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Zinc Content of Foods online database
|Milk, cow's, fluid, whole||0.011||60||
|Milk, cow's, fluid, whole, low-sodium||0.010||61||
|Milk, calcium fortified, cow's, fluid, whole||0.011||60||
|Milk, calcium fortified, cow's, fluid, 1% fat||0.010||42||
|Milk, calcium fortified, cow's, fluid, skim or nonfat||0.011||35||
|Milk, cow's, fluid, other than whole ("lowfat")||0.012||44||
|Milk, cow's, fluid, 2% fat||0.012||50||
|Milk, cow's, fluid, acidophilus, 1% fat||0.010||42||
|Milk, cow's, fluid, acidophilus, 2% fat||0.012||50||
|Milk, cow's, fluid, 1% fat||0.010||42||
|Milk, cow's, fluid, skim or nonfat, 0.5% or less butterfat||0.013||34||
|Milk, cow's, fluid, filled with vegetable oil||0.010||63||
- Copper (measured in milligrams) and calories are calculated per 100g of food.
- This copper content of foods database contains approximately 7,000 most common food
- Click on column header to sort foods by name or by copper or calories.
- Pie chart shows relative contributions to total calories from carbohydrate, protein
and fat (and alcohol, if exists).
What is Wilson Disease?
Wilson disease is a rare inherited disorder of copper metabolism in which excessive
amounts of copper accumulate in the body. The buildup of copper leads to
damage in the liver, brain, and eyes. Although copper accumulation begins at birth,
symptoms of the disorder only appear later in life. The most characteristic sign
of Wilson disease is the Kayser-Fleisher ring – a rusty brown ring around the cornea
of the eye that can best be viewed using an ophthalmologist’s slit lamp. The primary
consequence for most individuals with Wilson disease is liver disease, appearing
in late childhood or early adolescence as acute hepatitis, liver failure, or progressive
chronic liver disease in the form of chronic active hepatitis or cirrhosis of the
liver. In others, the first symptoms are neurological, occur later in adulthood,
and commonly include slurred speech (dysarthria), difficulty swallowing (dysphagia),
and drooling. Other symptoms may include tremor of the head, arms, or legs; impaired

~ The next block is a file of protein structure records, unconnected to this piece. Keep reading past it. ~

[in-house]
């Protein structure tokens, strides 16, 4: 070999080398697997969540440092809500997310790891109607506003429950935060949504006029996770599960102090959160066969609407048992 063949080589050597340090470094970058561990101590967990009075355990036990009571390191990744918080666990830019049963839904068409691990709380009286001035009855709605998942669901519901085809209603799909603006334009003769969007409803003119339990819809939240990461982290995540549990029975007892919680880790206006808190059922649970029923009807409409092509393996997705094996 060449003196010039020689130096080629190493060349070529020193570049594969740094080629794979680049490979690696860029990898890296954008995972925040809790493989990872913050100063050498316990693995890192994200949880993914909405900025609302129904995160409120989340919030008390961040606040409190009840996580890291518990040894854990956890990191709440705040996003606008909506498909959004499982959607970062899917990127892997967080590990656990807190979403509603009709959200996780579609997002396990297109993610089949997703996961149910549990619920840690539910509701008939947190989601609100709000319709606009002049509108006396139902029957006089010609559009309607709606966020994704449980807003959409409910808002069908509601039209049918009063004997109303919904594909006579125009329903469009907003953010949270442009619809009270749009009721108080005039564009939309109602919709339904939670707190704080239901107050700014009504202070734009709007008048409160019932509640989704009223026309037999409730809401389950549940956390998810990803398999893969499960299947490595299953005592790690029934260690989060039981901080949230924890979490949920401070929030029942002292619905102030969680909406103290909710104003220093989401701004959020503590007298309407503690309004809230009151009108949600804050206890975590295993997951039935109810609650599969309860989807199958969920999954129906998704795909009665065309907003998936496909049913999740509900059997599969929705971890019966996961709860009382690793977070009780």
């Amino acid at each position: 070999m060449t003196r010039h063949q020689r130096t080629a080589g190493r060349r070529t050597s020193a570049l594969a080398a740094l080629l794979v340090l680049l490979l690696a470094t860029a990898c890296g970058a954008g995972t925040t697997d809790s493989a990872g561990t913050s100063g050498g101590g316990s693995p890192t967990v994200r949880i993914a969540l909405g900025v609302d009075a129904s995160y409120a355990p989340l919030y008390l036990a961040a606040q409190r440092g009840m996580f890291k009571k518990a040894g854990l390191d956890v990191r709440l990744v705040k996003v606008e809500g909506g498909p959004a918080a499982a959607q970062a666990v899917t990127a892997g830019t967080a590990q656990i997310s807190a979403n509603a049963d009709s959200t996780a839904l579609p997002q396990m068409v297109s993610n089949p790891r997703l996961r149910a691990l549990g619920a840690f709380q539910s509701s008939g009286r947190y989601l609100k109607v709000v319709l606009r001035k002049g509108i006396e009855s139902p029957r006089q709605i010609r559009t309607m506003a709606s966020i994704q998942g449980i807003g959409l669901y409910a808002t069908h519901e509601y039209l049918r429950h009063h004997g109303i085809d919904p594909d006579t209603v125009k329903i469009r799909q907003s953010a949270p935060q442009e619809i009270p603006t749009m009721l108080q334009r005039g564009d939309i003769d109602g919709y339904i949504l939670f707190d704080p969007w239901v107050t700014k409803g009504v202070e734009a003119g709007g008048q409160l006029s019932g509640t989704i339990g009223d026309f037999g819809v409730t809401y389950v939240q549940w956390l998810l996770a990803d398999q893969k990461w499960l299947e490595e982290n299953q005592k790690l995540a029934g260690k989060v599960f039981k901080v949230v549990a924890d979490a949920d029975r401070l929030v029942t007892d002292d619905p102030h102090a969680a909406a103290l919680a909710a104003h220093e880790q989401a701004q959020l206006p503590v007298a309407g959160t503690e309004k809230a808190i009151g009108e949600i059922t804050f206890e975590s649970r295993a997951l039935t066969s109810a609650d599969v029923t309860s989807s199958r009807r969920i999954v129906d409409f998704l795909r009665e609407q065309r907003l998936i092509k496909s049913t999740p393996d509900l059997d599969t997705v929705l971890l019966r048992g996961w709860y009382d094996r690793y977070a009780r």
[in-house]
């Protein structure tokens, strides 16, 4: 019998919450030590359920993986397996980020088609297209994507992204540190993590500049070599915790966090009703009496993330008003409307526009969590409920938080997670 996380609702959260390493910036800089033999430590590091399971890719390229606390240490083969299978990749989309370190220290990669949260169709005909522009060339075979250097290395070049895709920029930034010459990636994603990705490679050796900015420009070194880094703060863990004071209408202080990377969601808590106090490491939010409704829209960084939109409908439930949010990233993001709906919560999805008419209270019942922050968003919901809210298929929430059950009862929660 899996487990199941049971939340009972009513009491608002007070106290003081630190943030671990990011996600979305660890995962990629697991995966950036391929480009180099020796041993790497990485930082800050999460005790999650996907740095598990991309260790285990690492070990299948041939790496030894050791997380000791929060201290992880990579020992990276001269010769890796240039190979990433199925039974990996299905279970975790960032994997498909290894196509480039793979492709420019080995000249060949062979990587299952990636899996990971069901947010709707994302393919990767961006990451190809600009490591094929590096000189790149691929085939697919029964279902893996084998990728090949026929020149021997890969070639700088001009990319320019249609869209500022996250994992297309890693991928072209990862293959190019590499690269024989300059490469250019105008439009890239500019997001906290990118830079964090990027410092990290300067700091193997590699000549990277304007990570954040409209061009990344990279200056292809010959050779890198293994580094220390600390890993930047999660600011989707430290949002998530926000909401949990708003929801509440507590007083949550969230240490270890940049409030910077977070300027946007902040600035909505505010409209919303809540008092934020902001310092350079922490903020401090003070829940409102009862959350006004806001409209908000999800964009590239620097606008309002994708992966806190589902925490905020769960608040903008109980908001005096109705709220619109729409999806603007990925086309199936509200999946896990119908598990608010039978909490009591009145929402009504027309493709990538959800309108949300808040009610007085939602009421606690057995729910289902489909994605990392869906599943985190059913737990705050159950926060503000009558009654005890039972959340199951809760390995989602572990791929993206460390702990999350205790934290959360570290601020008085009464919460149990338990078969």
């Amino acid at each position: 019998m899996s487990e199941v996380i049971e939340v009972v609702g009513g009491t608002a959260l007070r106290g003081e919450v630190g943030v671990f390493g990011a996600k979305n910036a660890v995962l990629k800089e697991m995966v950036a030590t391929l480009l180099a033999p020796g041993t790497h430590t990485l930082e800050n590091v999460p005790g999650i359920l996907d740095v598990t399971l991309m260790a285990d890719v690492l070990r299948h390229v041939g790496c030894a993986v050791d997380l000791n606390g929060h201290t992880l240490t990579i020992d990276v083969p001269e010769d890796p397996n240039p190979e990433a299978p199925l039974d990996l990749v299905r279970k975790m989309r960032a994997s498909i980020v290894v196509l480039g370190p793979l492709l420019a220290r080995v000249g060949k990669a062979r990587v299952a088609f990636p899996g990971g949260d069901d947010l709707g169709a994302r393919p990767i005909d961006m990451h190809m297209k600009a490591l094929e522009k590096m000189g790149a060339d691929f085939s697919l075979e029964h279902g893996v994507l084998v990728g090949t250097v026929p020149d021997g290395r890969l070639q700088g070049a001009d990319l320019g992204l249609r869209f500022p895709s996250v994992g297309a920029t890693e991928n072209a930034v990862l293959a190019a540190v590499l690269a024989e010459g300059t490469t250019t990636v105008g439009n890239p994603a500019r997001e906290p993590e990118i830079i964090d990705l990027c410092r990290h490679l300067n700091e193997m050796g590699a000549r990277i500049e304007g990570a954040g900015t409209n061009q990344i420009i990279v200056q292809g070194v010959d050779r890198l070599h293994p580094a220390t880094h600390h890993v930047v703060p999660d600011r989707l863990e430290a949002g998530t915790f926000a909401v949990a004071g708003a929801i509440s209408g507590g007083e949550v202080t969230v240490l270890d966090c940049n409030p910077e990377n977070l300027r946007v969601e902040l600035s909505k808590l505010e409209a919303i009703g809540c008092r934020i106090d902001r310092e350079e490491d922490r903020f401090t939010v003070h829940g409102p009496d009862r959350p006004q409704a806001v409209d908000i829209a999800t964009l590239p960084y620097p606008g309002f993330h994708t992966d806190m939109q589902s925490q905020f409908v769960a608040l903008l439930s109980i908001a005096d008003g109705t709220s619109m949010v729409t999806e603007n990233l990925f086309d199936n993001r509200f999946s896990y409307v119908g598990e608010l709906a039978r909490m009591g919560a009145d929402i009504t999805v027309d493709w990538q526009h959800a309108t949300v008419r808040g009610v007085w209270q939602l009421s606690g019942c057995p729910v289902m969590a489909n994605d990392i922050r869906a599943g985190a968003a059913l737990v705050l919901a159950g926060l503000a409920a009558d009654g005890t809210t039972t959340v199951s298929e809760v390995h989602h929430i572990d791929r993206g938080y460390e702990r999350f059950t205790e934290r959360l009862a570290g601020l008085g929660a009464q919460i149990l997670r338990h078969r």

muscle tone, and sustained muscle contractions that produce abnormal postures, twisting,
and repetitive movements (dystonia); and slowness of movements (bradykinesia). Individuals
may also experience clumsiness (ataxia) and loss of fine motor skills. One-third
of individuals with Wilson disease will also experience psychiatric symptoms such
as an abrupt personality change, bizarre and inappropriate behavior, depression
accompanied by suicidal thoughts, neurosis, or psychosis. Wilson disease is diagnosed
with tests that measure the amount of copper in the blood, urine, and liver.
Treatment for Wilson Disease
Wilson disease requires lifelong treatment, generally using drugs that remove excess
copper from the body and prevent it from re-accumulating. Zinc, which blocks the
absorption of copper in the stomach and causes no serious side effects, is often
considered the treatment of choice. Penicillamine and trientine are copper chelators
that increase urinary excretion of copper; however, both drugs have some side effects.
Tetrathiomolybdate is an investigational copper chelating drug with a lower toxicity
profile, but it has not been approved by the Food and Drug Administration for the
treatment of Wilson disease and its long-term safety and effectiveness aren’t known.
A low-copper diet is also recommended, which involves avoiding mushrooms,
nuts, chocolate, dried fruit, liver, and shellfish.
Copper in Diet
Copper is an essential trace mineral present in all body tissues. Copper is an essential
nutrient for humans. Normally, your liver releases copper it doesn't need into bile, a digestive fluid. With Wilson disease, this does not happen. Copper builds up in your liver and injures liver tissue. Over time, the damage causes your liver to release the copper directly into your bloodstream. The blood carries copper all over your body. Too much copper can damage your kidneys, liver, brain and eyes.
If you have Wilson disease, you will have to take medicine and follow a low-copper diet for the rest of your life. With early detection and proper treatment, a person with Wilson disease can enjoy normal health.
Function of Copper
Copper is a component of numerous enzymes that affect a wide variety of metabolic
processes. Copper deficiency can result in anemia, neutropenia, skeletal abnormalities,
and other clinical manifestations.
Copper, along with iron, helps in the formation of red blood cells. It also helps
in keeping the blood vessels, nerves, immune system, and bones healthy.
Oysters and other shellfish, whole grains, beans, nuts, potatoes, and organ meats
(kidneys, liver) are good sources of copper. Dark leafy greens, dried fruits such
as prunes, cocoa, black pepper, and yeast are also sources of copper in the diet.
Copper Side Effects
Normally people have enough copper in the foods they eat. Menkes disease (kinky
hair syndrome) is a very rare disorder of copper metabolism that is present before
birth. It occurs in male infants.
Lack of copper may lead to anemia and osteoporosis.
In large amounts, copper is poisonous. A rare inherited disorder, Wilson's disease,
causes deposits of copper in the liver, brain, and other organs. The increased copper
in these tissues leads to hepatitis, kidney problems, brain disorders, and other
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